I'm a software developer and I need to create a custom tool that imports ESRI shapefiles (shp + shx + dbf), manipulates the content and then exports new shapefiles. To avoid a complex binary reading of the 3 formats, I'd like to convert the input files into a "well known" textual format (JSON, XML, plain text, ...) and I want to be able to revert the conversion.

I tried to use gdal/ogr2ogr to convert the shapefiles into CSV but the output seems to only include the content of the database (dbf file). This means that, if I try to convert the CSV back into shapefiles, I lose all the polygon coordinates.

I then tried to convert to GeoJSON, which was much better but a few data appear to be missing again (like shape boundaries and polygon indexes).

Is there an option in gdal for a "lossless" conversion between shapefiles and any humanly readable format?

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    What do you mean with missing shape boundaries and polygon indexes?
    – user30184
    Commented Nov 6, 2014 at 17:52
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    Try your ogr2ogr translation again using, as @Mike T suggested, the -lco GEOMETRY=AS_WKT option. If you're interested, I wrote a blog post that expands on some of ogr2ogr's CSV-specific options.
    – elrobis
    Commented Nov 6, 2014 at 23:27

3 Answers 3


All of the vector formats supported by GDAL/OGR are listed here. With each driver, check out the creation options to control the output. These are passed to ogr2ogr using -dco and -lco flags.

Good text-based output drivers include:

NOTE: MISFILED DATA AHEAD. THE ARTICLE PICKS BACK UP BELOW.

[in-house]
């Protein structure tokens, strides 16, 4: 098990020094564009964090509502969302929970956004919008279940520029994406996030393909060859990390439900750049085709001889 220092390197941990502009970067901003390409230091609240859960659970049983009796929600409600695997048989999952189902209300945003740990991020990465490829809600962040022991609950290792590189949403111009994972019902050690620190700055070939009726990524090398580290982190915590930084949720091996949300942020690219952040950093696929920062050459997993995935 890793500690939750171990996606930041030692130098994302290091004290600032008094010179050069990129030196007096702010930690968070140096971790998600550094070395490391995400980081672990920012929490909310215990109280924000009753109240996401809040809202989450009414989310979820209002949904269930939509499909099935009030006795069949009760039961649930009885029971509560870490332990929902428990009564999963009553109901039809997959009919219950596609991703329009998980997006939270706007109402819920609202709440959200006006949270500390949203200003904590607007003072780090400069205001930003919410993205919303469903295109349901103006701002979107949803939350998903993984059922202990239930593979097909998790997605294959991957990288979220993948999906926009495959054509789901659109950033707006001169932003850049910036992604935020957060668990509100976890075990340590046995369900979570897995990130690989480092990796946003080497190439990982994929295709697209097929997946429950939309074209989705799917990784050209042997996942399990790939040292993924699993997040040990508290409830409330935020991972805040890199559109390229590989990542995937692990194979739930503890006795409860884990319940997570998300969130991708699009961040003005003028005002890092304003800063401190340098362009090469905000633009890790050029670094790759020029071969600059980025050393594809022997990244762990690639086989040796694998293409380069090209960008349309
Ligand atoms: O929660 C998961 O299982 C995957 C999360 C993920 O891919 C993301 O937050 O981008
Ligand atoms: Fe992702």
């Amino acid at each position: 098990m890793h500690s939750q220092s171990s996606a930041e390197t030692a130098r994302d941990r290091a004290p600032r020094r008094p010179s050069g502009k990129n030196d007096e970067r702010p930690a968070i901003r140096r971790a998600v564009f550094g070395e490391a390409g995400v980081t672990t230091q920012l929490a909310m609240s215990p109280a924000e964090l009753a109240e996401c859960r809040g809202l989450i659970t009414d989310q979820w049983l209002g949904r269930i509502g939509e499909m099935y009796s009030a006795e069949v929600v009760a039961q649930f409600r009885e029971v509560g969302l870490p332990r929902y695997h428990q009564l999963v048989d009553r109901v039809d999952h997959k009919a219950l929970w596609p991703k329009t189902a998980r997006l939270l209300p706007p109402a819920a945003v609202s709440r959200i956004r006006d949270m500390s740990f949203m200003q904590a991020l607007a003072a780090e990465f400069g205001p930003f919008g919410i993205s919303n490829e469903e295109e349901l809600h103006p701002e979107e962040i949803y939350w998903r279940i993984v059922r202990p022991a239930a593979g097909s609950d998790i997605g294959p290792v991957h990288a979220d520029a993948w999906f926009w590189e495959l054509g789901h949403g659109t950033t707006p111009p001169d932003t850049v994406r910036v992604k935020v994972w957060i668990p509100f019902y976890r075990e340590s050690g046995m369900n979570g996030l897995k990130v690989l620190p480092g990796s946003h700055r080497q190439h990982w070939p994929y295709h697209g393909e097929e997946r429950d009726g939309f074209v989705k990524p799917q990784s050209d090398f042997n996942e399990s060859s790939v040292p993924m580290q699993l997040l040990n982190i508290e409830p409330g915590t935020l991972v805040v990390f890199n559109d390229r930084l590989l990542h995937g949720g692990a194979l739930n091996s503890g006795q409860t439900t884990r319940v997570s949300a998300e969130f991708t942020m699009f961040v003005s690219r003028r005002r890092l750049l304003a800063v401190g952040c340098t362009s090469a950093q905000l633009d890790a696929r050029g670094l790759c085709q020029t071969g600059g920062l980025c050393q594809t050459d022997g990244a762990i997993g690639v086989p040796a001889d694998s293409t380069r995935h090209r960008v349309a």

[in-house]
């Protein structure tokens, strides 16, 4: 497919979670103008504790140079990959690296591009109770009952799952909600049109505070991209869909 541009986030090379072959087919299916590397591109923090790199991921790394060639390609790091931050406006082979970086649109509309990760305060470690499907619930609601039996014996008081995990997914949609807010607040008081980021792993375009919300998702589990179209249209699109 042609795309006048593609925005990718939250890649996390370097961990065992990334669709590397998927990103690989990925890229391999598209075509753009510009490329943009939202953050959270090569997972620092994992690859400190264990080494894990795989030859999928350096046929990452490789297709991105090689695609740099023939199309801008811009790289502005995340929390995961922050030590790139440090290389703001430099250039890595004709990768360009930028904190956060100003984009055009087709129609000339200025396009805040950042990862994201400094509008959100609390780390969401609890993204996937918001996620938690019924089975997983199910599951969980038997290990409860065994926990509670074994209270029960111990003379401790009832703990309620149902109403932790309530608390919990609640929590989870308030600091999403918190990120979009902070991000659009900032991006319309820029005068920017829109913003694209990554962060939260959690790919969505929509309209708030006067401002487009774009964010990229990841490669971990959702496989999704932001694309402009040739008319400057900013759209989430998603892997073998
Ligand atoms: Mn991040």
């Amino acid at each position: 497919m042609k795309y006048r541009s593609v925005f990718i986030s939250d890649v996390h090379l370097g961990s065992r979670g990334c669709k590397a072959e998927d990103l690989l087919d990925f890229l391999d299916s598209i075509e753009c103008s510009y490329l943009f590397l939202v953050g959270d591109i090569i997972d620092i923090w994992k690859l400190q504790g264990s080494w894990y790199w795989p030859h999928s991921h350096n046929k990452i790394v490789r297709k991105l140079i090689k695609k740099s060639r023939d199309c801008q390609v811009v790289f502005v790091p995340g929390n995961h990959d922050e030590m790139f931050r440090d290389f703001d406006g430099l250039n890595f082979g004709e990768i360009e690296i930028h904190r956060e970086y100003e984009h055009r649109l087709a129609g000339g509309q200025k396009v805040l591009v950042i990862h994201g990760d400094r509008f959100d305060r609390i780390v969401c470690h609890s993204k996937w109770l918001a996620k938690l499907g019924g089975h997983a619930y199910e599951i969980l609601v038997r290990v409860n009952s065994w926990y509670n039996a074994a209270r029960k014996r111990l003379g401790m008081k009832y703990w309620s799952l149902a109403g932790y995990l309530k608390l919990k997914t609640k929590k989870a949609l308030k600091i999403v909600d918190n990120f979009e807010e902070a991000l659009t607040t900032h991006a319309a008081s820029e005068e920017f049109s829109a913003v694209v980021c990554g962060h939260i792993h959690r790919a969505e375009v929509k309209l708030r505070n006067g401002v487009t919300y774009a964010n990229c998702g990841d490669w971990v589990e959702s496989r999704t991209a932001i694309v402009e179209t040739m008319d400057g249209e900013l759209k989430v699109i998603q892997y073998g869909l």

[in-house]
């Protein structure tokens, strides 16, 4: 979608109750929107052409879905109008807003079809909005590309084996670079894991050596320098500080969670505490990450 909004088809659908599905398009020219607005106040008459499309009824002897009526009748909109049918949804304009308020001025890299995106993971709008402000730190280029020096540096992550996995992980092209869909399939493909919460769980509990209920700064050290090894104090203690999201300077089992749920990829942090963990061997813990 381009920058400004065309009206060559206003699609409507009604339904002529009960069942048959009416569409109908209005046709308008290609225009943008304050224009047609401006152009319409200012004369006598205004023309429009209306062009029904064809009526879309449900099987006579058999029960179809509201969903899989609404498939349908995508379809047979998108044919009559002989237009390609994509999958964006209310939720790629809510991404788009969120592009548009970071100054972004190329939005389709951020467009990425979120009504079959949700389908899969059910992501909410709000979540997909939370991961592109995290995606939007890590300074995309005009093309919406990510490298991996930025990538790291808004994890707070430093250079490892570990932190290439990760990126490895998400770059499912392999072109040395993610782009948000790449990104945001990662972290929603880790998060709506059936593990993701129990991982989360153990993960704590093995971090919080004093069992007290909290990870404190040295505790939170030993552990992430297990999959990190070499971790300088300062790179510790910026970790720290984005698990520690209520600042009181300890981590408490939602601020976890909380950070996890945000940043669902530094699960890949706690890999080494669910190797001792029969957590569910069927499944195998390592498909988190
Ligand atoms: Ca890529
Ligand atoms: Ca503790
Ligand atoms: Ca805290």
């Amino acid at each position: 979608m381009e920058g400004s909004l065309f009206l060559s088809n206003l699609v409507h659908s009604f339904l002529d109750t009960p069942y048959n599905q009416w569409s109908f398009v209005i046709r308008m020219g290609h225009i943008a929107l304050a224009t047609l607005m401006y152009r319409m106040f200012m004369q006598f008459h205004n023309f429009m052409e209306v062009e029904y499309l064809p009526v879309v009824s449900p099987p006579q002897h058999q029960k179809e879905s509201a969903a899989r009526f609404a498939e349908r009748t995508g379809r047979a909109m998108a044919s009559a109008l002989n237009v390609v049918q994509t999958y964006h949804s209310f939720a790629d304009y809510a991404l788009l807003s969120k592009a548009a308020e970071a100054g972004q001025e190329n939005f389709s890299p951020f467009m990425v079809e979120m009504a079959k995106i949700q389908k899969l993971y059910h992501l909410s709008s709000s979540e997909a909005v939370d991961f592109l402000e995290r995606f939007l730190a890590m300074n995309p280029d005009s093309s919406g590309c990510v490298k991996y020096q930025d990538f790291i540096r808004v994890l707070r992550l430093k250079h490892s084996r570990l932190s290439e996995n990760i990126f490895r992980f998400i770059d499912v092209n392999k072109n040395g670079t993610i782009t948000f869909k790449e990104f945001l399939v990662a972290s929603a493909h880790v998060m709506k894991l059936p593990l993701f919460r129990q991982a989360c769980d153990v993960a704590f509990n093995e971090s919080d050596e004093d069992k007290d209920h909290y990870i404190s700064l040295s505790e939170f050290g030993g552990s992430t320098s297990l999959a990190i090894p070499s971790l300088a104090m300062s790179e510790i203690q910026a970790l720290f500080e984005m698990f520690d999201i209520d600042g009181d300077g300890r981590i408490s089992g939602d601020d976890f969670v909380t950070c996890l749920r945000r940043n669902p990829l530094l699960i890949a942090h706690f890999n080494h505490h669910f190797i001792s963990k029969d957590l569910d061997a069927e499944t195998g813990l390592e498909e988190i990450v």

What you are looking for is Geographic Markup Language (GML). It is human readable and should maintain everything.

-f gml

in gdal / ogr.

Do not overlook KML either. Both are human readable vector OGC standards supported in gdal / ogr.

You can open both in text editors.


Off the top of my head, I don't think that you will get a line string or polgon string of x and y values in csv. I believe that you will only receive point values if you pick csv. You will have a column for x and a column for y.

The gdal libraries that read shapefiles treat the three files as one animal. These libraries already do all the work of reading the three complex file formats, if you include their header files in your project. GeoJSON, GML, and KML would be good intermediate formats for what you are trying to do.

"Import" is the keep word in your question. Depending on your import target, gdal/ogr may have a supporting target database or additional file format. That would save writing code that others have already vetted. Type

ogr2ogr --formats

on the command line. The formats option will list all the file formats that have been compiled into your version of the gdal/ogr application that you are using. Pre-compiled versions may offer more or less of the available file formats. Also check the version that you are using because new formats are made available from release to release. Again available formats depend on what has been compiled for you.

As far as your as your alignment problems, make sure that you use a spatial reference system or SRS. Use -x_srs options where x refers to one of the named srs options. This is a safety measure to make sure that you are explicit in the reference system that you expect gdal to use during the conversion. I have heard of enough problems and hair pulling where the SRS options were not explicitly used, that I always use them to avoid that pain and suffering. That being said, there can be some inherit distortion in any conversion that you perform. That however is part of taking values on a round looking ball and trying to make them look the same on a 2d coordinate plane.

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    By default, the CSV driver doesn't output any geometry data, unless you have something like -lco GEOMETRY=AS_WKT
    – Mike T
    Commented Nov 7, 2014 at 0:41
  • @MikeT that is a great point! I only use the CSV format when I want just the attribute data and never considered the problem from that angle.
    – Greg
    Commented Nov 7, 2014 at 1:00

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